Although it remains to be seen which medications will be approved to treat Duchenne muscular dystrophy, lawmakers have tried to make the path easier.
DUCHENNE MUSCULAR DYSTROPHY is a genetic disorder characterized by progressive muscle degeneration and weakness.
It impacts fewer than 200,000 annually in the United States and is 1 of 9 types of muscular dystrophy that occurs primarily in boys. The cause “is a mutation in a gene called the DMD gene, which encodes the muscle protein dystrophin. Boys with Duchenne muscular dystrophy (DMD) do not make the dystrophin protein in their muscles. DMD is inherited in an X-Linked recessive fashion; however, it may also occur in families without a known family history of the condition.”1
As this disease progresses, children can lose the ability to walk by their early teens. DMD, which can cause patients to lose respiratory function and can cause severe cardiac issues, can be fatal by the time a person enters their 20s or early 30s. French neurologist Guillaume Benjamin Amand Duchenne first described the disease in the 1860s.
Until the 1980s, however, information was limited surrounding the cause of any form of muscular dystrophy. Recent advances in cardiac and respiratory care have improved life expectancy to allow individuals to live beyond their early teens to enter young adulthood, with some cases of men living into their 40s and 50s.2
While there are no FDA-approved therapies for Duchenne, recently the path to approval has grown increasingly rocky. BioMarin Pharmaceutical was the first to have the FDA reject its treatment called drisapersen. Sarepta Therapeutics received a critical initial review from the FDA, but Sarepta’s drug eteplirsen will receive a final adjudication by the FDA no later than this coming May.
PTC Therapeutics’ ataluren has become the latest drug whose application was rejected by the FDA. However, Tarix Orphan, Catabsis Pharmaceutical, and Marathon Pharmaceuticals are also working on drugs with a potential solution to DMD. While it remains to be seen which medications will be approved to treat DMD, lawmakers have tried to make the path easier.
Landmark legislation affecting Duchenne was enacted in December 2001. Public Law 107-84 titled, the Muscular Dystrophy Community Assistance, Research and Education Amendments of 2001, was the first Congressional bill that targeted muscular dystrophy.
The highlights of the law are listed below:
This act was later amended via the enacted Paul D. Wellstone Muscular Dystrophy Community Assistance, Research and Education Amendments of 2014. Public Law 113-166 established the following:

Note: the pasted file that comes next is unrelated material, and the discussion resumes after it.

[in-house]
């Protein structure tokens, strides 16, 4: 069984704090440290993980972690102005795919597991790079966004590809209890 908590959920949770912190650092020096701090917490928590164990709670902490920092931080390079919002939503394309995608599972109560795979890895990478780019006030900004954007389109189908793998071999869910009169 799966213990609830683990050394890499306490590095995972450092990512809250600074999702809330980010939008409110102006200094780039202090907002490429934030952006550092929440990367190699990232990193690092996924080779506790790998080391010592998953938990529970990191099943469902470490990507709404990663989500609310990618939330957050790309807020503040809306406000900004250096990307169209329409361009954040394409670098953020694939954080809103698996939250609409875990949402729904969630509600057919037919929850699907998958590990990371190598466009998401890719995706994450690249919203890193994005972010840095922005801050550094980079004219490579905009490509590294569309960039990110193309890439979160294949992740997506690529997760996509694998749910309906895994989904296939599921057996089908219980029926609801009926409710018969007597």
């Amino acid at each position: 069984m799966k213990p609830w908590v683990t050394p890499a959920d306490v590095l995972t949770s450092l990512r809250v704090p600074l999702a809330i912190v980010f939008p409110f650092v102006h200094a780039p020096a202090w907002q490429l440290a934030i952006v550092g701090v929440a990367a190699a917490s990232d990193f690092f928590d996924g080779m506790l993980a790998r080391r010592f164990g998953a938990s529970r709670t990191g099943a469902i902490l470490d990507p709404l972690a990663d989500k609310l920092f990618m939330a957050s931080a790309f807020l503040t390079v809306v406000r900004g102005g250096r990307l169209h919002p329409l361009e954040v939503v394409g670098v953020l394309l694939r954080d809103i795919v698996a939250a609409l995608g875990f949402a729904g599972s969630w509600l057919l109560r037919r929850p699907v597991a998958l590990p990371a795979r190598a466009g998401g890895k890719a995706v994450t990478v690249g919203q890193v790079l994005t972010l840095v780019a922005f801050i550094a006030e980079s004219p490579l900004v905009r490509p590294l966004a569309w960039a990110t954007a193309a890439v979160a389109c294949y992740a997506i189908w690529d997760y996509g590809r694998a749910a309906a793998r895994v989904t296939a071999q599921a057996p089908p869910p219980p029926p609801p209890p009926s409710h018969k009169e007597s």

While these laws have advanced the cause, the question is what other types of legislation are currently in Congress that can help?
So what’s next? While there is still much work to do on the issue of curing DMD, it seems encouraging that rare diseases such as this are being discussed more openly in order to find a cure. As our science continues to improve, I am optimistic that a cure will eventually be found. The only question is once there is a cure, will the payer and manufacturer communities come together on the appropriate price to charge that balances the need for patient access. SPT
RON LANTON III, ESQ is president of True North Political Solutions, LLC. He has over 20 combined years of government affairs and legal experience. This includes activities on the municipal, state, and federal levels of government. Most recently, he worked for a pharmaceutical wholesaler where he created and oversaw the company’s government affairs department, served as their exclusive lobbyist, and advocated for the company’s various health care customers. Prior to that, Ron worked at a government affairs consulting firm in Arlington, Virginia, where he focused on health care, energy, commerce, and transportation issues. He has also clerked for a federal magistrate, was appointed as a municipal commissioner on environmental issues, and has served as consultant to Wall Street firms on financial issues. He has been a featured industry speaker on issues such as pharmaceutical safety and health care cost containment. Ron earned his juris doctor from The Ohio State University Moritz College of Law and a bachelor of arts from Miami University of Ohio. He is also a “40 Under 40” award recipient. He is admitted to practice law in New York, Illinois, and the District of Columbia.